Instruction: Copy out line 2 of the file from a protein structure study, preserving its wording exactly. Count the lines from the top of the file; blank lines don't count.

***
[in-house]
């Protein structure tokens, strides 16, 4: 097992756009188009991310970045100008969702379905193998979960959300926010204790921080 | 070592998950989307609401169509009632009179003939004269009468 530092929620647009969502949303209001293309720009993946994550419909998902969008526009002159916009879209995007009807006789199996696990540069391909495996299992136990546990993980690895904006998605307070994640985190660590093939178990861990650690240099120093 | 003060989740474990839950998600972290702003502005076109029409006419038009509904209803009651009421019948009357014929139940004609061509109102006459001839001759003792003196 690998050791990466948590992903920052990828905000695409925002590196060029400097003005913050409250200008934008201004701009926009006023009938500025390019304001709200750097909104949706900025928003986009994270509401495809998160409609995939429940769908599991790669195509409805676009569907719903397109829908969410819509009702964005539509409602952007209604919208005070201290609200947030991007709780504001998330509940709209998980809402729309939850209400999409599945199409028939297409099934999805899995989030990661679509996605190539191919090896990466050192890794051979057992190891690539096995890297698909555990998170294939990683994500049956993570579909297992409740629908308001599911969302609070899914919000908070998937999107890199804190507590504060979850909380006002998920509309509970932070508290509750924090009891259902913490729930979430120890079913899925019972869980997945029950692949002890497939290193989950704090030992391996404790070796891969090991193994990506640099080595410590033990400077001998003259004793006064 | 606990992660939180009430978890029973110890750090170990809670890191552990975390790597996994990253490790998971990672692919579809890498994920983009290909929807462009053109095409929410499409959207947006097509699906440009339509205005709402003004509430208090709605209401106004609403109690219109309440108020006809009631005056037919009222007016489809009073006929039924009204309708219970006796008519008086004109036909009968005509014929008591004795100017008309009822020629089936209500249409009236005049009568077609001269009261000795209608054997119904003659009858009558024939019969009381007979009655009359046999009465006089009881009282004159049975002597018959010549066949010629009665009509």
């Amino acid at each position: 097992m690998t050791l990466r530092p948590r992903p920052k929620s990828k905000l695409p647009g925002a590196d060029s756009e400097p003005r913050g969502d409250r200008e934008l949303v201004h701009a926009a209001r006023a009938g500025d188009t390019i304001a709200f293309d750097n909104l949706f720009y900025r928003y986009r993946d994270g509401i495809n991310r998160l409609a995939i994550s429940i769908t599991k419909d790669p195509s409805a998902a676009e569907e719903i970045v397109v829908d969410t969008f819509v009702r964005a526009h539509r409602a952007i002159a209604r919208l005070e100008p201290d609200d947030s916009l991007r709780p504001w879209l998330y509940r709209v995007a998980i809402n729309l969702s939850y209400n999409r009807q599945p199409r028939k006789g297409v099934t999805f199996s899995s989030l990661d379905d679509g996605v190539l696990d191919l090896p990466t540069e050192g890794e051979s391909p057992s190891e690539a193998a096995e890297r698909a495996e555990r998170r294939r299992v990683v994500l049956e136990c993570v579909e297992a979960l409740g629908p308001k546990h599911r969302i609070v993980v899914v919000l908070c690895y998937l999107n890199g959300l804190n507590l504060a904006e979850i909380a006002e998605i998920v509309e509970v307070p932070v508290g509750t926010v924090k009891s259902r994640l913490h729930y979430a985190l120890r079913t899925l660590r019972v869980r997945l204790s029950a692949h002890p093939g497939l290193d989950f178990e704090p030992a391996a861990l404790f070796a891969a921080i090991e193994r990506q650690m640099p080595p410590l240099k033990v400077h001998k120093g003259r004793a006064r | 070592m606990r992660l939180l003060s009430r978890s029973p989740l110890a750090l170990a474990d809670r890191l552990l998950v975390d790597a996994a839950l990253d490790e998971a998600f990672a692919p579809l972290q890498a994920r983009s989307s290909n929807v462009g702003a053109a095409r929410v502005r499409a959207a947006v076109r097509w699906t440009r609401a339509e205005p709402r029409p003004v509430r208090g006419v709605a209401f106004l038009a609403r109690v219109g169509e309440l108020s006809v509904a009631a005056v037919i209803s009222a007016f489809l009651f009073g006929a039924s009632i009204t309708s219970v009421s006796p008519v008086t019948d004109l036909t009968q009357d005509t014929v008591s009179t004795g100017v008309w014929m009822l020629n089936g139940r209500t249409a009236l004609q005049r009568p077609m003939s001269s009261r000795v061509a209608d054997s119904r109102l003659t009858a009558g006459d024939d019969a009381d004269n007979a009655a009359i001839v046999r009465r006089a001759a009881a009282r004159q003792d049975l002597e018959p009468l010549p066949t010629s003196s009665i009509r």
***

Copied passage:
């Protein structure tokens, strides 16, 4: 097992756009188009991310970045100008969702379905193998979960959300926010204790921080 | 070592998950989307609401169509009632009179003939004269009468 530092929620647009969502949303209001293309720009993946994550419909998902969008526009002159916009879209995007009807006789199996696990540069391909495996299992136990546990993980690895904006998605307070994640985190660590093939178990861990650690240099120093 | 003060989740474990839950998600972290702003502005076109029409006419038009509904209803009651009421019948009357014929139940004609061509109102006459001839001759003792003196 690998050791990466948590992903920052990828905000695409925002590196060029400097003005913050409250200008934008201004701009926009006023009938500025390019304001709200750097909104949706900025928003986009994270509401495809998160409609995939429940769908599991790669195509409805676009569907719903397109829908969410819509009702964005539509409602952007209604919208005070201290609200947030991007709780504001998330509940709209998980809402729309939850209400999409599945199409028939297409099934999805899995989030990661679509996605190539191919090896990466050192890794051979057992190891690539096995890297698909555990998170294939990683994500049956993570579909297992409740629908308001599911969302609070899914919000908070998937999107890199804190507590504060979850909380006002998920509309509970932070508290509750924090009891259902913490729930979430120890079913899925019972869980997945029950692949002890497939290193989950704090030992391996404790070796891969090991193994990506640099080595410590033990400077001998003259004793006064 | 606990992660939180009430978890029973110890750090170990809670890191552990975390790597996994990253490790998971990672692919579809890498994920983009290909929807462009053109095409929410499409959207947006097509699906440009339509205005709402003004509430208090709605209401106004609403109690219109309440108020006809009631005056037919009222007016489809009073006929039924009204309708219970006796008519008086004109036909009968005509014929008591004795100017008309009822020629089936209500249409009236005049009568077609001269009261000795209608054997119904003659009858009558024939019969009381007979009655009359046999009465006089009881009282004159049975002597018959010549066949010629009665009509």